Agnihotra is a Vedic yajña performed in orthodox Hindu communities. It is mentioned in the Atharvaveda and described in detail in the Yajurveda Samhita and the Shatapatha Brahmana . The Vedic form of the ritual is still performed Nambudiri Brahmins of Kerala and by a small number of Vaidiki...

, allowed to the householder stage of life, the Grihastha
Grihastha
Grihasthya refers to the second phase of an individual's life in the Vedic ashram system. It is often called 'the householders life' revolving as it does around the duties of maintaining a household and leading a family-centred life.-Usage:...

 ashram). It means that during sannyasa ashram, the person may choose not to cook, perform fire rituals or take heat from fire. In practice, however, Sannyasis generally do various services and partake in sacred rituals to set an example for others. Sannyasa focuses only on the self and spirituality and not even the gods (as abandoning fire suggests). Symbolically, a sannyasi casts his physical body to fire by wearing saffron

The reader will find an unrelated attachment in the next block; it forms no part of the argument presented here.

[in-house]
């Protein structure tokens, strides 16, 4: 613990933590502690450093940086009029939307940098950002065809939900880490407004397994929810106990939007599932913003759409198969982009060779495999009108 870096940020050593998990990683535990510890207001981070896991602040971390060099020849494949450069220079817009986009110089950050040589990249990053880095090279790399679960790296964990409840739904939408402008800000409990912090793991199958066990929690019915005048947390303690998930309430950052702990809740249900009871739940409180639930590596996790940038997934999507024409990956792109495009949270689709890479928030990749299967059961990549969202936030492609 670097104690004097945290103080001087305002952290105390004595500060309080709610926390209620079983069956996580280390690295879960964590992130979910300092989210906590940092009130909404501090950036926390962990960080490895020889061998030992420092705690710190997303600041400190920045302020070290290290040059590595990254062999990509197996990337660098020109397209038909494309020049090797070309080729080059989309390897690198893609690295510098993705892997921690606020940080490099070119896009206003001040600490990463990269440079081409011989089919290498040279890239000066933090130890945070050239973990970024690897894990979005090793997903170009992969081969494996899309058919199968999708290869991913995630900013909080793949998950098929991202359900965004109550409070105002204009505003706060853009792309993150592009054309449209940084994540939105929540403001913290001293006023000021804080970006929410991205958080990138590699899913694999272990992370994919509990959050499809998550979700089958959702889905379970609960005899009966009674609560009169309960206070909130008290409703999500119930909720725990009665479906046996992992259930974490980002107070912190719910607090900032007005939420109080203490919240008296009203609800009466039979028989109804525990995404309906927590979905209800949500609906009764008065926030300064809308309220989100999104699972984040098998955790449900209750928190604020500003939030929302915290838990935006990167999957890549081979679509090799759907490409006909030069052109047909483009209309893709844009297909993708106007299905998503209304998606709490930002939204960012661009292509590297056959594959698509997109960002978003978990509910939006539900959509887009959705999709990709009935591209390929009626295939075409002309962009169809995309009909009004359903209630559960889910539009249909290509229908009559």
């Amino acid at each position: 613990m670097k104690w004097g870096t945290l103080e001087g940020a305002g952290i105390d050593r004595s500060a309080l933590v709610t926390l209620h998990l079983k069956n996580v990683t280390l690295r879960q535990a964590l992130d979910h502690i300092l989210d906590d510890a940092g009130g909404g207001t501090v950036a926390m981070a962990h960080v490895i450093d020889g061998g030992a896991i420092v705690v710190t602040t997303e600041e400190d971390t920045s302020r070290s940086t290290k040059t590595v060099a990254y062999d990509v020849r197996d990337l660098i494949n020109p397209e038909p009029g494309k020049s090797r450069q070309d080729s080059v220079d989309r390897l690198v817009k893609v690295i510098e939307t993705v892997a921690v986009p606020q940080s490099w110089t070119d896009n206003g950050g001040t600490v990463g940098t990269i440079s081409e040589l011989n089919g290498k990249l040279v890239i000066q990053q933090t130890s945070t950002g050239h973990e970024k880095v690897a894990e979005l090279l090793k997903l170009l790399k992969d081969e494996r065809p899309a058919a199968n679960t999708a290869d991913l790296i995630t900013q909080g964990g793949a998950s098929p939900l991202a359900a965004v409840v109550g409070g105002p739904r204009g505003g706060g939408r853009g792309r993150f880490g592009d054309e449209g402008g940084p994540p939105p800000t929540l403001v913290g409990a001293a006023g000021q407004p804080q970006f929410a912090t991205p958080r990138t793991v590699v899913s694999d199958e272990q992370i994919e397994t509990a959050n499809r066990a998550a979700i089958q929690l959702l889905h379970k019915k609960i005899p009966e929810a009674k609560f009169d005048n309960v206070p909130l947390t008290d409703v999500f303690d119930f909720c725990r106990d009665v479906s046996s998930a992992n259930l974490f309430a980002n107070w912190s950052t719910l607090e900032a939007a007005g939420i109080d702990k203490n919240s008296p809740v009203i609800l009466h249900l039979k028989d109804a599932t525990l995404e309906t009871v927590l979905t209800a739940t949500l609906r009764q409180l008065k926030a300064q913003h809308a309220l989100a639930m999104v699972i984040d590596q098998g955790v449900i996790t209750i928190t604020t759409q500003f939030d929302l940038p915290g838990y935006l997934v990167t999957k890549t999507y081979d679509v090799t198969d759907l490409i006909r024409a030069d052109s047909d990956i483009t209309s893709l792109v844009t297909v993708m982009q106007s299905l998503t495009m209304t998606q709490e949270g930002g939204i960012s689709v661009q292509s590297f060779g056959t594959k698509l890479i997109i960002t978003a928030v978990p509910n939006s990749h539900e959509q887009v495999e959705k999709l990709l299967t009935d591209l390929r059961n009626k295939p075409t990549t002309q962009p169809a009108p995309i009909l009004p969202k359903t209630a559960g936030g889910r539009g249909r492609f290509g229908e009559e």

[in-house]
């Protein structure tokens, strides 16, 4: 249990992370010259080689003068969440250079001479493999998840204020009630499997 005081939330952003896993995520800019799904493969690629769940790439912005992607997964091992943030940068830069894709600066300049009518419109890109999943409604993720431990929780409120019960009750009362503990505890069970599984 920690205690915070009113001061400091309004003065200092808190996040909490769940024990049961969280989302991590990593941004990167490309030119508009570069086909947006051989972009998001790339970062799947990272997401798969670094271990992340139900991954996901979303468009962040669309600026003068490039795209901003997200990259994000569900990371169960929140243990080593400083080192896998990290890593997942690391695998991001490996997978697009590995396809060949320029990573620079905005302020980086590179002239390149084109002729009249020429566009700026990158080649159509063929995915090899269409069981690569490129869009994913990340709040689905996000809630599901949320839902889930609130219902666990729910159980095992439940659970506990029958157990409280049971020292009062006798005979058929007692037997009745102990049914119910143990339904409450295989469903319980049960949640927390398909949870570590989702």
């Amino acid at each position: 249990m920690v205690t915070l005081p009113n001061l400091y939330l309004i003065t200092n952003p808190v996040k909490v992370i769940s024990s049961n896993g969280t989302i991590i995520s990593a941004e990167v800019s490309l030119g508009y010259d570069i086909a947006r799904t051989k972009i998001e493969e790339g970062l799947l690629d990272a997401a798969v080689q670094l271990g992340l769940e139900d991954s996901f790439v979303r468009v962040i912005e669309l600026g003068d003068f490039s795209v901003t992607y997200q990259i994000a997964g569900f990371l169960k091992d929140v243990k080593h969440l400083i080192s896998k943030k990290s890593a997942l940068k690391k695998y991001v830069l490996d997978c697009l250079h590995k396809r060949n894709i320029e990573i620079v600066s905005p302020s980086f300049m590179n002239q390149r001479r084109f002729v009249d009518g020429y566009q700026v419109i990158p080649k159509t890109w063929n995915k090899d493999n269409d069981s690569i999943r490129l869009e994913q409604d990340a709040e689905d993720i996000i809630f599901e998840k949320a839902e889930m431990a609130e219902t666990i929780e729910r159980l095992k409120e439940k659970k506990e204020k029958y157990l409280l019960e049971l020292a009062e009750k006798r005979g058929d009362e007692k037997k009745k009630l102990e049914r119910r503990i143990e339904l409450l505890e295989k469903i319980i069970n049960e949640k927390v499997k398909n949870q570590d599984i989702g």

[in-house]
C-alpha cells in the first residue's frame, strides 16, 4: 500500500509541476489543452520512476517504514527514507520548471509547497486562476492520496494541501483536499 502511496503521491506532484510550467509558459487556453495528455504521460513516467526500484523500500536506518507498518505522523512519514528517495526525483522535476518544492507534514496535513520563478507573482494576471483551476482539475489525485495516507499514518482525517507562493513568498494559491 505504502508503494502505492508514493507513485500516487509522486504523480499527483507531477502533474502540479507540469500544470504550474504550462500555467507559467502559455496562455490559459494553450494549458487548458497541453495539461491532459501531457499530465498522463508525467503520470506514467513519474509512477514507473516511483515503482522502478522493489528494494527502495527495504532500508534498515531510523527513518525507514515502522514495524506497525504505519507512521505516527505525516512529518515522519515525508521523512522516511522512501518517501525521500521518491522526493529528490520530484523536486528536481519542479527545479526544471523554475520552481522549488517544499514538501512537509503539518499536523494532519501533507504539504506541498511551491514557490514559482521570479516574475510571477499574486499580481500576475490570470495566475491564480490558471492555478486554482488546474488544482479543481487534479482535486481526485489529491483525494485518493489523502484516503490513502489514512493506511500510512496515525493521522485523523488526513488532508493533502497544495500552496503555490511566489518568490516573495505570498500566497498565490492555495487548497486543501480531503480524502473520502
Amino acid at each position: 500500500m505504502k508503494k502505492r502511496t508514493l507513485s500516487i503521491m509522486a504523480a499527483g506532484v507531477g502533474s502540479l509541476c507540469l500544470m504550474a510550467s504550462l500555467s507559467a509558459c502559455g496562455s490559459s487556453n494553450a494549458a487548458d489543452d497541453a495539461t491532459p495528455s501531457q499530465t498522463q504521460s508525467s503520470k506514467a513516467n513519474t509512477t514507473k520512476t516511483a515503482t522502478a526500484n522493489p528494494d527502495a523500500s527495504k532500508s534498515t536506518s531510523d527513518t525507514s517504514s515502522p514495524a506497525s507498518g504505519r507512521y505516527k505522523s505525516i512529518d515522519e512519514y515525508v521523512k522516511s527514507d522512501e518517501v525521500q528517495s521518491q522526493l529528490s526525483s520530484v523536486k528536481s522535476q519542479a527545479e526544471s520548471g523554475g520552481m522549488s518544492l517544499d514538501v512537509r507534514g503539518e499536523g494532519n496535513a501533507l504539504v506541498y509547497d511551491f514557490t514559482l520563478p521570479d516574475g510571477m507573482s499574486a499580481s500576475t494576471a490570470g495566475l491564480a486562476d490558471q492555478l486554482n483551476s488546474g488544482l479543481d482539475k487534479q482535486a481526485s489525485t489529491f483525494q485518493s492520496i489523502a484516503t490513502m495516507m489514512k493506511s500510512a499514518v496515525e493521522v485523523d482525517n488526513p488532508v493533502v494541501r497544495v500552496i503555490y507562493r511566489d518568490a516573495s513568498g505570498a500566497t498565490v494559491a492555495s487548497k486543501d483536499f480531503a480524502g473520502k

Saffron (color)
Saffron is a color that is a tone of golden yellow resembling the color of the tip of the saffron crocus thread, from which the spice saffron is derived.The first recorded use of saffron as a color name in English was in 1200...

 robes at the moment of taking up sannyasa itself, thus freeing his soul, while yet alive. Hence, sannyasis are not cremated after death (as most Hindus are) but may instead be buried.

Etymology


{{IAST|Saṃnyāsa}} in Sanskrit
Sanskrit
Sanskrit , is a historical Indo-Aryan language and the primary liturgical language of Hinduism, Jainism and Buddhism.Buddhism: besides Pali, see Buddhist Hybrid Sanskrit Today, it is listed as one of the 22 scheduled languages of India and is an official language of the state of Uttarakhand...

 means "renunciation" or "abandonment". It is a tripartite compound of
{{copy edit|date=April 2011}}
"Sanyasi" redirects here. For the motion picture, see Sanyasi (1975 film)
Sanyasi (1975 film)
Sanyasi is a 1975 Hindi film directed by Sohanlal Kanwar, and starring Manoj Kumar and Hema Malini as leads.- Synopsis :Ram : In a gorgeous place stays a sanyasi - a religious minded young man who runs away from the wedding nupitals....



Sannyasa (Devanagari
Devanagari
Devanagari |deva]]" and "nāgarī" ), also called Nagari , is an abugida alphabet of India and Nepal...

: सन्यास, {{IAST|sannyāsa}}) is the order of life of the renouncer within the Hindu
Hindu
Hindu refers to an identity associated with the philosophical, religious and cultural systems that are indigenous to the Indian subcontinent. As used in the Constitution of India, the word "Hindu" is also attributed to all persons professing any Indian religion...